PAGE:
Golden-crowned sparrow on road to recovery

The sparrow’s right wing was badly drooping, but the bone was

Nearly everyone recognizes the changing of the season when tree
leaves turn autumnal red and yellow, or when high school football
games are again being played under Friday night lights, or upon
viewing bright orange pumpkins in the fields all plump and ready
for Thanksgiving pies.
Nearly everyone recognizes the changing of the season when tree leaves turn autumnal red and yellow, or when high school football games are again being played under Friday night lights, or upon viewing bright orange pumpkins in the fields all plump and ready for Thanksgiving pies.

But ardent bird-lovers know fall has arrived in California when they start seeing little golden-crowned sparrows noshing at their backyard feeder again.

Golden-crowned sparrows are migratory – summering and breeding in northwestern Canada and Alaska, then flying south to winter in the warmer Pacific Coast states. So when this immature sparrow injured its wing last month, after being hit twice by cars along a rural road in Morgan Hill, the initial prognosis didn’t appear very good that the bird would again be able to fly well enough for a long-distant journey.

The sparrow’s right wing was badly drooping, but there was a sigh of relief when it was determined that the bone was not fractured. The wing was gently wrapped to provide support and aid healing. The small, fragile bird was difficult to work with, and needed to be handled extremely carefully, both to prevent further injury and to keep it from jumping out of our cupped hands, since it couldn’t be held tightly.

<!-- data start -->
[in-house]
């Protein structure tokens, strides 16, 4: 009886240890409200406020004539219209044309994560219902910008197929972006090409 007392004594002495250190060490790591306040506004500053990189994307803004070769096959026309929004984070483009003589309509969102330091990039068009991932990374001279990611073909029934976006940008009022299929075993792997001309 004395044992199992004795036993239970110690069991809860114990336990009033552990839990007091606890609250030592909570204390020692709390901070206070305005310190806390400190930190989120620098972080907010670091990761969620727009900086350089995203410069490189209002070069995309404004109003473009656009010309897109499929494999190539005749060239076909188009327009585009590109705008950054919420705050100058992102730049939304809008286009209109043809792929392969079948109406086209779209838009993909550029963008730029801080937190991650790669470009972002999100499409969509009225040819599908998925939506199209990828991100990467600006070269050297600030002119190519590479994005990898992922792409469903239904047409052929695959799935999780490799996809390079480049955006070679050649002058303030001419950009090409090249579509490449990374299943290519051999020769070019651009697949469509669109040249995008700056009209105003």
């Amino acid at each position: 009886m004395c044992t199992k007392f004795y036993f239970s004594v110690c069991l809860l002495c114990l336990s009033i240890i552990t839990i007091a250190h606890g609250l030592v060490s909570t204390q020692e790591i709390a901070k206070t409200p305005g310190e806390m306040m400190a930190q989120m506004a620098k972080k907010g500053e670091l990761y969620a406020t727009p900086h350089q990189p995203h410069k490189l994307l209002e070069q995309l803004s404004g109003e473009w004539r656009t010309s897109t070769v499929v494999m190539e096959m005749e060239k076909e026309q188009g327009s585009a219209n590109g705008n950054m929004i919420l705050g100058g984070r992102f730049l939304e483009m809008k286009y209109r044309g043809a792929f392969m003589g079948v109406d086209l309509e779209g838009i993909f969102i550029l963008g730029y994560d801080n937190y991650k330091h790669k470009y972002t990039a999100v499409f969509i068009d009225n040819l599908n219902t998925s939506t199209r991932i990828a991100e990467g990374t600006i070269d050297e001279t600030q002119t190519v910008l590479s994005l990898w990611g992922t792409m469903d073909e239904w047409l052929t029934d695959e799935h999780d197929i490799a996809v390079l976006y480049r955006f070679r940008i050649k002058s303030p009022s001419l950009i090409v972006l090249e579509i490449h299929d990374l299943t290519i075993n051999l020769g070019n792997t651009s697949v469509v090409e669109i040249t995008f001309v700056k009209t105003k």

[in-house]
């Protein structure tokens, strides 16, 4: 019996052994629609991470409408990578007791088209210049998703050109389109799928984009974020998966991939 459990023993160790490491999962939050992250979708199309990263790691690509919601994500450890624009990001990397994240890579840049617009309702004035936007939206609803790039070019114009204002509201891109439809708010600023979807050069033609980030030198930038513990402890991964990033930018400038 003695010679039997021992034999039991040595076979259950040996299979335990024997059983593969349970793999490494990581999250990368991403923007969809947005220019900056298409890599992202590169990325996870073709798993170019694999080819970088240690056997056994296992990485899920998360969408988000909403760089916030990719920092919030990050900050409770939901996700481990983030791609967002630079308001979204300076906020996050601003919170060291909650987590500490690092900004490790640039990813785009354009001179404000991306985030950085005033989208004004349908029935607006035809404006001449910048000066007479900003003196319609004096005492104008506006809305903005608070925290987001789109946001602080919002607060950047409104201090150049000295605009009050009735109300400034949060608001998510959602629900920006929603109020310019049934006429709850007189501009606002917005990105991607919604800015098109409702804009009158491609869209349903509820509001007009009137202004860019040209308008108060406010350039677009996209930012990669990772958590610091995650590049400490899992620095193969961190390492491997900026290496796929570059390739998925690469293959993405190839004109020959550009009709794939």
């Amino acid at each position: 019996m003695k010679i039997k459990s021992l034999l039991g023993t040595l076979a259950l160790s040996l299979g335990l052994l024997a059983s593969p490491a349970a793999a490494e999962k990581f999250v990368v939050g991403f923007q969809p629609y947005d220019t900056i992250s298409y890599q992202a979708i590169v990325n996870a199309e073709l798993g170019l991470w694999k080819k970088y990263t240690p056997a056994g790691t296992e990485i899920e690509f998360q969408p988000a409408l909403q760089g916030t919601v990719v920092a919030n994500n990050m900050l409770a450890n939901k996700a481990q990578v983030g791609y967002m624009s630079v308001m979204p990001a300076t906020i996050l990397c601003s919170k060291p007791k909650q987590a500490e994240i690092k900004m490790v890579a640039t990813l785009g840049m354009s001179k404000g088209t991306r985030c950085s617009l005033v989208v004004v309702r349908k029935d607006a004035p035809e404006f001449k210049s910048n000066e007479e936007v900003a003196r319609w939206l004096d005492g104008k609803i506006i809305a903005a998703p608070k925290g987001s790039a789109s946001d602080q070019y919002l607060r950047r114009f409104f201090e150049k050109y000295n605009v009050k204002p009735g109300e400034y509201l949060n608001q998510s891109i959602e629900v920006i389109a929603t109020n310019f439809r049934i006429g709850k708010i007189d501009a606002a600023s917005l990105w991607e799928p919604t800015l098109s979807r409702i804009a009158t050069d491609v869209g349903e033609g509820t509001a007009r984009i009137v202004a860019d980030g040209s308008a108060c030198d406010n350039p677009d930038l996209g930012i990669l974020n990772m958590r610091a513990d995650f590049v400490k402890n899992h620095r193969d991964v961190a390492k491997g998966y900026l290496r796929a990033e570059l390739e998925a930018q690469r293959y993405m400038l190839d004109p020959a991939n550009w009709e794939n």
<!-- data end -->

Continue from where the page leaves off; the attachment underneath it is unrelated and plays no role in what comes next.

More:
After two weeks with bandaging, the wing was still drooping, but just slightly. The bird was transferred to an outdoor enclosure so it could fly in safety and strengthen its muscles. It will remain in the enclosure for a couple of weeks, then will be released on a crisp, clear morning in the vicinity of where it was found. The juvenile, 6-inch songbird has traces of yellow just beginning to show on its forehead and by the time it’s ready to migrate back to its northern home in the spring, it will be sporting a perky black-striped golden cap.

Golden-crowned sparrows forage on the ground in gardens and fields and are frequent visitors of backyard birdfeeders, joining flocks (called a “reign”) of similar white-crowned sparrows. During the summer, when they’ve gone north again, insects become a major food source, especially for the younger birds.

The golden-crowned sparrow was considered a pest early in the 20th century, because flocks would feed on grass seed, vegetables, berries, flowers and the buds of fruit trees in gardens and cultivated fields. Later research determined that its impact wasn’t as serious as was originally thought, and the bird is no longer regarded as a pest. Still, their fondness for buds and flowers sometimes doesn’t make them welcome to some gardeners. They can take a heavy toll on flowering annuals, especially in California where many are planted in the autumn.

But for those bird-and-nature-lovers who want to thrill to the song of the sparrow – which is a three-note whistle, often described as “oh-dear-me” (Alaskan gold miners called this bird Weary Willie, because its call sounded like “I’m so weary”) – you can attract these enchanting creatures by offering quality bird seed (with millet and sunflower seeds) in feeders on the ground and near trees and bushes to provide shelter from predators, i.e., cats.

The eminent American naturalist, Henry David Thoreau, spoke glowingly of these little birds: “I once had a sparrow alight upon my shoulder for a moment, while I was hoeing in a village garden, and I felt that I was more distinguished by that circumstance than I should have been by any epaulet I could have worn.”

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